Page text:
Hajric lost his sight while on duty during a mine explosion in 1993. He was 26.
Chess has been a tradition in his family and before the accident he was a frequent player. After he became blind he lost the drive to play. It was a good friend who was able to bring his motivation back.
"I didn't believe in myself," he said "He told me 'You got to try.' And I really tried. I did very well. He believed in me."
His family came to the Untied States in December 2000. Since he has been in the country, he participated in a string of tournaments. In 2002, he competed and won the New York State Chess Championship, playing against people with sight. Also, in 2005 he placed third in the United States Blind Chess Championship.
Now 39, Hajric not only excels at chess, but he works and cares for his 6-year-old son who is disabled. His son is in a wheelchair and Hajric sometimes has to carry him down a set of stairs when leaving the house.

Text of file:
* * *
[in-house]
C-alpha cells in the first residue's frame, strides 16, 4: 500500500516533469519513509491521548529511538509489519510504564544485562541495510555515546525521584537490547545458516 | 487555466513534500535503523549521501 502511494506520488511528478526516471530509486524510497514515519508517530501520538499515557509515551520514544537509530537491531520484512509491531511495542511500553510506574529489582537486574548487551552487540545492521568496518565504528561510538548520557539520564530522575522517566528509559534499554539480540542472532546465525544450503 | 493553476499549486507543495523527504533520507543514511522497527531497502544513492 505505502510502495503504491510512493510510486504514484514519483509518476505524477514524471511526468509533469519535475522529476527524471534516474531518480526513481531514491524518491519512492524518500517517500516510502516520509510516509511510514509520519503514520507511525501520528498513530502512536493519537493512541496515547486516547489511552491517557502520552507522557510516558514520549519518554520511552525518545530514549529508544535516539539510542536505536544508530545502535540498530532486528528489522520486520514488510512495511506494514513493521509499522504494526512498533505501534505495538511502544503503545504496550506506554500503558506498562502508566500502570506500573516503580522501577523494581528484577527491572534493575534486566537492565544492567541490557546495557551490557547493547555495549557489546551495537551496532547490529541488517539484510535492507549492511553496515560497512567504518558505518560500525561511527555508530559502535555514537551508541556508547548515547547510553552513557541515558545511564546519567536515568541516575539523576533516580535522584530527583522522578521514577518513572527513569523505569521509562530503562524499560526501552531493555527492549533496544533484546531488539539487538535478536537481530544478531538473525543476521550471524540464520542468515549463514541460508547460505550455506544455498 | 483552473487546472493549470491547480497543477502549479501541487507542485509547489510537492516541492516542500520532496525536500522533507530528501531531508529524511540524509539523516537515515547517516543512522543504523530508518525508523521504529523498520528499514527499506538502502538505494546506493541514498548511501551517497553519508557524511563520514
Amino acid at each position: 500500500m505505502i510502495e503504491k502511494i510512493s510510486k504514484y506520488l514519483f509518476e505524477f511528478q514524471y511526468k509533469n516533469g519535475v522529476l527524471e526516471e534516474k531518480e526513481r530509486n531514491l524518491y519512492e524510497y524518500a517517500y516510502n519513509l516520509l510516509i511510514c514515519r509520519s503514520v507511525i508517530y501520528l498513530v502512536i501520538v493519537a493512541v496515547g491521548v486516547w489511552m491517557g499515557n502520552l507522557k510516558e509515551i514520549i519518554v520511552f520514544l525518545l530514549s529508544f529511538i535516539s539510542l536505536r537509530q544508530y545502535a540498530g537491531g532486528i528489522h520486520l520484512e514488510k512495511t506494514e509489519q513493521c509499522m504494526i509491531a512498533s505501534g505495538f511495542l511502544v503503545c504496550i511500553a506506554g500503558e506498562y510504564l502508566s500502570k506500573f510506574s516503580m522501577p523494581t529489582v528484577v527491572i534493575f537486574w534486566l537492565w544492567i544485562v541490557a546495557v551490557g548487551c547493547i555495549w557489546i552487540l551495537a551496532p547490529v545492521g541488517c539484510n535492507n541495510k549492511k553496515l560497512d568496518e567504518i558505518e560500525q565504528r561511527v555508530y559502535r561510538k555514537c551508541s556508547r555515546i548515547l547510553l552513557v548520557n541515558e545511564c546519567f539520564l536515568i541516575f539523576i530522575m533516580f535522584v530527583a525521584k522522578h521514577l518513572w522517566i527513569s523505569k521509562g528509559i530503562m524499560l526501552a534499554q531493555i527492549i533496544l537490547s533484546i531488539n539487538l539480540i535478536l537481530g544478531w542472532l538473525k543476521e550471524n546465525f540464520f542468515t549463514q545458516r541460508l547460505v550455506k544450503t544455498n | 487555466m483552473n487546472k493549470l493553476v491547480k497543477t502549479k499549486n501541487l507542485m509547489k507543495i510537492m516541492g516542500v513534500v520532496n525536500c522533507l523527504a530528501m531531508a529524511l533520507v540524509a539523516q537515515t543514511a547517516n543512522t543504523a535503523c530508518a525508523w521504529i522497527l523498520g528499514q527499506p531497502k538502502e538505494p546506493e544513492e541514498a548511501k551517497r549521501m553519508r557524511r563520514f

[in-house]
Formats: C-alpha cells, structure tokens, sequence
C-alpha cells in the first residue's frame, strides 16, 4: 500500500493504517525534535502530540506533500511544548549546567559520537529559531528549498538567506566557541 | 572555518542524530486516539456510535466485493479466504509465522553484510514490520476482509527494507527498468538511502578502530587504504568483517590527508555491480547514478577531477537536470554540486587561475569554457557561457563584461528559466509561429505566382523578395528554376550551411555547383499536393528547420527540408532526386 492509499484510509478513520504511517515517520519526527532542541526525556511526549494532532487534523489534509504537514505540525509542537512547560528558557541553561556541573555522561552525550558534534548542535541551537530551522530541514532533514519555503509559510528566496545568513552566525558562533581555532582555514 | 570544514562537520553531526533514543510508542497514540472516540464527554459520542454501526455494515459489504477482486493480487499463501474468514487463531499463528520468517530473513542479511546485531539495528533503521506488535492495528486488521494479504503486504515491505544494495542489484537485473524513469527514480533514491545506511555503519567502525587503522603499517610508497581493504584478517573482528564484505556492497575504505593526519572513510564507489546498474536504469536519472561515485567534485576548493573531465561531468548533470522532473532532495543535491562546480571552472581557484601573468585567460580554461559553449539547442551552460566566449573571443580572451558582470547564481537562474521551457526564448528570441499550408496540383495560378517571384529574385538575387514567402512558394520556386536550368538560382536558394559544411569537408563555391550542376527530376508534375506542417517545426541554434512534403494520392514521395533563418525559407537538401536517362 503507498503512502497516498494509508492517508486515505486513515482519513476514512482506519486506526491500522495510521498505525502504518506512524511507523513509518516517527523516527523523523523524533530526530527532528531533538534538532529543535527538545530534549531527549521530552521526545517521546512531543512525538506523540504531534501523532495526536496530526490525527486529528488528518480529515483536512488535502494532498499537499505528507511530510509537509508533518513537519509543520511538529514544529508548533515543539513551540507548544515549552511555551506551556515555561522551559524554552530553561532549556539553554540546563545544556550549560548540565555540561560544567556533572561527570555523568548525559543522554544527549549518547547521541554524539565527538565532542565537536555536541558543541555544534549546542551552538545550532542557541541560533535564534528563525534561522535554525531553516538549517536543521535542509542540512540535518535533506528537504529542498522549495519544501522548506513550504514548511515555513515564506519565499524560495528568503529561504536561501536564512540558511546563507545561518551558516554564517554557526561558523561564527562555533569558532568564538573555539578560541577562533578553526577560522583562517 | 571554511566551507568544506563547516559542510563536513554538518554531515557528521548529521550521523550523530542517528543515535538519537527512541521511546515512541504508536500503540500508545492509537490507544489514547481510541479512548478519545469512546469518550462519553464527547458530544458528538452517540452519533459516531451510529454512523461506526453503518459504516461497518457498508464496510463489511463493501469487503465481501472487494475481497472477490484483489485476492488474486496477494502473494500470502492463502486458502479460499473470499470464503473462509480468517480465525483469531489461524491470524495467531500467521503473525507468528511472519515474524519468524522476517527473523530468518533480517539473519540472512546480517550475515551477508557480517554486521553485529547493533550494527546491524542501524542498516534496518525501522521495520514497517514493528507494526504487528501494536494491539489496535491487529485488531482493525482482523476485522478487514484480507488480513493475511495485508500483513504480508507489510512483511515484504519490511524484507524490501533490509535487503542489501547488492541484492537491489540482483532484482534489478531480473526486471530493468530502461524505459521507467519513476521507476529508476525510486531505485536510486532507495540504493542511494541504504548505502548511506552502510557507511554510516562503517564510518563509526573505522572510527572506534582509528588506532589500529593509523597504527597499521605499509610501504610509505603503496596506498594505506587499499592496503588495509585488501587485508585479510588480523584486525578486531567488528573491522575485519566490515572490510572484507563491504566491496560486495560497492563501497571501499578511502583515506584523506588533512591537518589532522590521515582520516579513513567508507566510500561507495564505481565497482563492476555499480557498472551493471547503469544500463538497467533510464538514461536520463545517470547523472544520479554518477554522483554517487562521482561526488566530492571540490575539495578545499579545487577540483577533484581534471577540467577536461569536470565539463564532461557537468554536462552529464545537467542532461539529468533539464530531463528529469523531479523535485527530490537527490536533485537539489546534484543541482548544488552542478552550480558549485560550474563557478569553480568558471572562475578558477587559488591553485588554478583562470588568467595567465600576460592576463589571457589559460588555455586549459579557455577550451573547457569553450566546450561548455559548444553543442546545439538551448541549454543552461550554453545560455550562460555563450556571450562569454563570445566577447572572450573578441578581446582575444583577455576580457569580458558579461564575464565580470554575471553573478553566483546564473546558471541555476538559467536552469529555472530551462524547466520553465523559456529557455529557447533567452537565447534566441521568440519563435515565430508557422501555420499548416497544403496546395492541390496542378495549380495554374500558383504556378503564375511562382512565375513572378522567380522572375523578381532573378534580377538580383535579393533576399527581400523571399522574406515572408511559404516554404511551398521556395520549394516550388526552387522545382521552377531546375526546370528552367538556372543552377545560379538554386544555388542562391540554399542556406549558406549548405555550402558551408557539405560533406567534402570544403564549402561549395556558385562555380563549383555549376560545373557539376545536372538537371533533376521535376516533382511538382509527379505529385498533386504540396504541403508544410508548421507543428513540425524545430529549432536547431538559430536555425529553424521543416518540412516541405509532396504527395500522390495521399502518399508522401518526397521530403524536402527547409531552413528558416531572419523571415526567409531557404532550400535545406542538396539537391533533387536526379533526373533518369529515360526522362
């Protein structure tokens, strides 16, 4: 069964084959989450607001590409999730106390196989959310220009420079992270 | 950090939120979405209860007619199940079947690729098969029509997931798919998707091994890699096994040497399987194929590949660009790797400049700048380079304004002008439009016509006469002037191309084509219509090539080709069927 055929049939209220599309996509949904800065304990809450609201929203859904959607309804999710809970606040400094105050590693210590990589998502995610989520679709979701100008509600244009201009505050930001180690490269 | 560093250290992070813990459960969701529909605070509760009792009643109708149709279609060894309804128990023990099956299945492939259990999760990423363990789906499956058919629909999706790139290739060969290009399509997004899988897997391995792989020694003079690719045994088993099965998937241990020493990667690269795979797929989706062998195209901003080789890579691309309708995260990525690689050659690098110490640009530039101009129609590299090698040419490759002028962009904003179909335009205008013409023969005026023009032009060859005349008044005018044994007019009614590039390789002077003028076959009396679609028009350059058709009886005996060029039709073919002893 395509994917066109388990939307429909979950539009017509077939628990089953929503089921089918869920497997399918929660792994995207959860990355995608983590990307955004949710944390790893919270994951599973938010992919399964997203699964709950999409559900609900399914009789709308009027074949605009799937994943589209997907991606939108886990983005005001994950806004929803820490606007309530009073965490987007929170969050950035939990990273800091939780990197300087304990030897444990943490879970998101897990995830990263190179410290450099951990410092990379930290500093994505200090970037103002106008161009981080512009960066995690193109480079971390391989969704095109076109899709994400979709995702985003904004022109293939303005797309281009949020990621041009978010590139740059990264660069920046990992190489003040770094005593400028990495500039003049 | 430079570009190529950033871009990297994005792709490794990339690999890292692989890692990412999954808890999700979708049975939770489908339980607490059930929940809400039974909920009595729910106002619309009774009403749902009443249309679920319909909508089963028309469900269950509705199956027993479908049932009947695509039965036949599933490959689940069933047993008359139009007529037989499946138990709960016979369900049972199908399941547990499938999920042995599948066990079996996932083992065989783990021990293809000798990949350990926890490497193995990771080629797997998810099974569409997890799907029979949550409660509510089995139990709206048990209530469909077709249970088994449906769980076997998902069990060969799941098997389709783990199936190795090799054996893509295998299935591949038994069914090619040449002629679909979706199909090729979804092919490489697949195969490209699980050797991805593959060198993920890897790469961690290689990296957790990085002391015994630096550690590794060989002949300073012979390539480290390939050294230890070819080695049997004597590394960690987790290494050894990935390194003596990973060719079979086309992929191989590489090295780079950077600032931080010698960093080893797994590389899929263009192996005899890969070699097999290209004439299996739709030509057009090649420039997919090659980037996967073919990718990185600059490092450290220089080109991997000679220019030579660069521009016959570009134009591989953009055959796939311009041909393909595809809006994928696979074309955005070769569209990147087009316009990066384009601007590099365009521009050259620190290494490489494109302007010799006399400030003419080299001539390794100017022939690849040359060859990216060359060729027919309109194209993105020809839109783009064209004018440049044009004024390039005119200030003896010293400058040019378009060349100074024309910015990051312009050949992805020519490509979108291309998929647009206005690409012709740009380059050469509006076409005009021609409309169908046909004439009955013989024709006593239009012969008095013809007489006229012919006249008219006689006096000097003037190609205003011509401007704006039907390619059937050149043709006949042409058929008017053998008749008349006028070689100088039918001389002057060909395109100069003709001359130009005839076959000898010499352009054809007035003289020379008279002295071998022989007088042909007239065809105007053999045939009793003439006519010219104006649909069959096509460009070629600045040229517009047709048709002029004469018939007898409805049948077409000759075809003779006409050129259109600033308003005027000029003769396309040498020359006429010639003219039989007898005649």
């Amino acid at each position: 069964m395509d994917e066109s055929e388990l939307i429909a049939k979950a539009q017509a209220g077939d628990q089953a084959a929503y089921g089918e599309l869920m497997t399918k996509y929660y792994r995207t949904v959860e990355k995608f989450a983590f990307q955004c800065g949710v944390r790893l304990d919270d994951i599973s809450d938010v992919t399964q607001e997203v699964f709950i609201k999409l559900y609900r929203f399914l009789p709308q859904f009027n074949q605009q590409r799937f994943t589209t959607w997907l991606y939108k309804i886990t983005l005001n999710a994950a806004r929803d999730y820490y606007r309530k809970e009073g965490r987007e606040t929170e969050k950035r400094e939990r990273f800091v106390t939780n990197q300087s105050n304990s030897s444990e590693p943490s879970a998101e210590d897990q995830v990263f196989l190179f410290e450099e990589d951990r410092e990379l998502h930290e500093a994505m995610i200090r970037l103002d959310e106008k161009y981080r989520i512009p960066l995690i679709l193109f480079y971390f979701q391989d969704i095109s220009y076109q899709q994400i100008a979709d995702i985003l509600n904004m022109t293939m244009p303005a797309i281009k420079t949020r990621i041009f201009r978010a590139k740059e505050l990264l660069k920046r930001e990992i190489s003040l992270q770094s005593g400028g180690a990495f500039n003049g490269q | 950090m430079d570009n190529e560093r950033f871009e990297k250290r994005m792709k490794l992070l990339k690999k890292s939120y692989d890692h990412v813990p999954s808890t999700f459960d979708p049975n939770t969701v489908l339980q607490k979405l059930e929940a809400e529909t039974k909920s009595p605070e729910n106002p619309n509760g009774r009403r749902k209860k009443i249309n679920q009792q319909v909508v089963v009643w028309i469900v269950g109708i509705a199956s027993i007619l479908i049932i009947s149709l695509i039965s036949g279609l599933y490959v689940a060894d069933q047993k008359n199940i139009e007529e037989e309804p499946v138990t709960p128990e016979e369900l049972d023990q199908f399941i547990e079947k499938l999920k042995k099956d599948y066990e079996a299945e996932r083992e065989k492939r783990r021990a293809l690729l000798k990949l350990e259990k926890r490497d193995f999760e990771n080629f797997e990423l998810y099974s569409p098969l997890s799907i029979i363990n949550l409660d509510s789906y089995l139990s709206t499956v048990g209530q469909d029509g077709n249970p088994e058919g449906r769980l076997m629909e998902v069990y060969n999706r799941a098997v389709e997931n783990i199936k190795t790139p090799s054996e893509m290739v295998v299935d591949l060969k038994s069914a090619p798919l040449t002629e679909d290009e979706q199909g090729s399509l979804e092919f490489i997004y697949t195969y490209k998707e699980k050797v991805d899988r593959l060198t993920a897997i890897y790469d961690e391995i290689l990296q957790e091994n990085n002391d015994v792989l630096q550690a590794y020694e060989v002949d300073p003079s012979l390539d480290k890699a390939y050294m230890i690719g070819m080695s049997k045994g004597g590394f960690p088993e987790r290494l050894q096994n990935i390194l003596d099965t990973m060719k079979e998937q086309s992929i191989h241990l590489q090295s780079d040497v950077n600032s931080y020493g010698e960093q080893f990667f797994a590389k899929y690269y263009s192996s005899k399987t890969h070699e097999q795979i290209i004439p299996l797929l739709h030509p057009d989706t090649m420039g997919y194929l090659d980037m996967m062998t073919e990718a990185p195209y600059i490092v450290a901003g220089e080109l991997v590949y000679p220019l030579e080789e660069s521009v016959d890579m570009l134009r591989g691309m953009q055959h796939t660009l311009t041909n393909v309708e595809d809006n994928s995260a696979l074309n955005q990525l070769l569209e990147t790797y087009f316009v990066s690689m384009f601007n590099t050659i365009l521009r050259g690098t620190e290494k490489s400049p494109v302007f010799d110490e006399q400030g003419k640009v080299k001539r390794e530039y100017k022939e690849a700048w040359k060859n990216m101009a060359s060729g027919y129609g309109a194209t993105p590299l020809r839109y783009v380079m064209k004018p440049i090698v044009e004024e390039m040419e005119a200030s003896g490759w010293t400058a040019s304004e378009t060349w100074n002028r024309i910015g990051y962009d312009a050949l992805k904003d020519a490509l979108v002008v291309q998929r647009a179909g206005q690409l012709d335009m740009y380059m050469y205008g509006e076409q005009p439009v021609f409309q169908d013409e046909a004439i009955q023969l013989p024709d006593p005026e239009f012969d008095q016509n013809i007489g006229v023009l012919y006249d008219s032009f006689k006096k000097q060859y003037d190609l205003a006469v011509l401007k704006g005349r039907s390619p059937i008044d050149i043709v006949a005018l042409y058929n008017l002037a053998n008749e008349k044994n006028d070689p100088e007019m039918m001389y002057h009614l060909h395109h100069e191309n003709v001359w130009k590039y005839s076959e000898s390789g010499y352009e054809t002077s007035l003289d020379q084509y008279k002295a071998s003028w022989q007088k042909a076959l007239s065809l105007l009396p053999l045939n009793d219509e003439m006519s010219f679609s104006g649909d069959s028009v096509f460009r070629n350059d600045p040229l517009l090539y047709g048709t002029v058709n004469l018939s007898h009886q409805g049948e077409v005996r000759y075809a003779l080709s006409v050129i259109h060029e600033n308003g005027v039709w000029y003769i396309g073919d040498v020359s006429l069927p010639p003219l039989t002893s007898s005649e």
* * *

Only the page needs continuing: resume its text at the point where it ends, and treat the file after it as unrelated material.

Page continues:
Lets run down the challenges Mr. Hajric has in his life:
1. Veteran of one of the most god-awful conflicts in history.
2. Blinded in the prime of life by a mine.
3. Leaves his homeland and travels thousands of miles to start a new life.
4. Cares for a disabled son.
And he not only deals with all those challenges, but kicks ass in one of the most competitive games in the world. Most native-born Americans, myself included, would have just given up.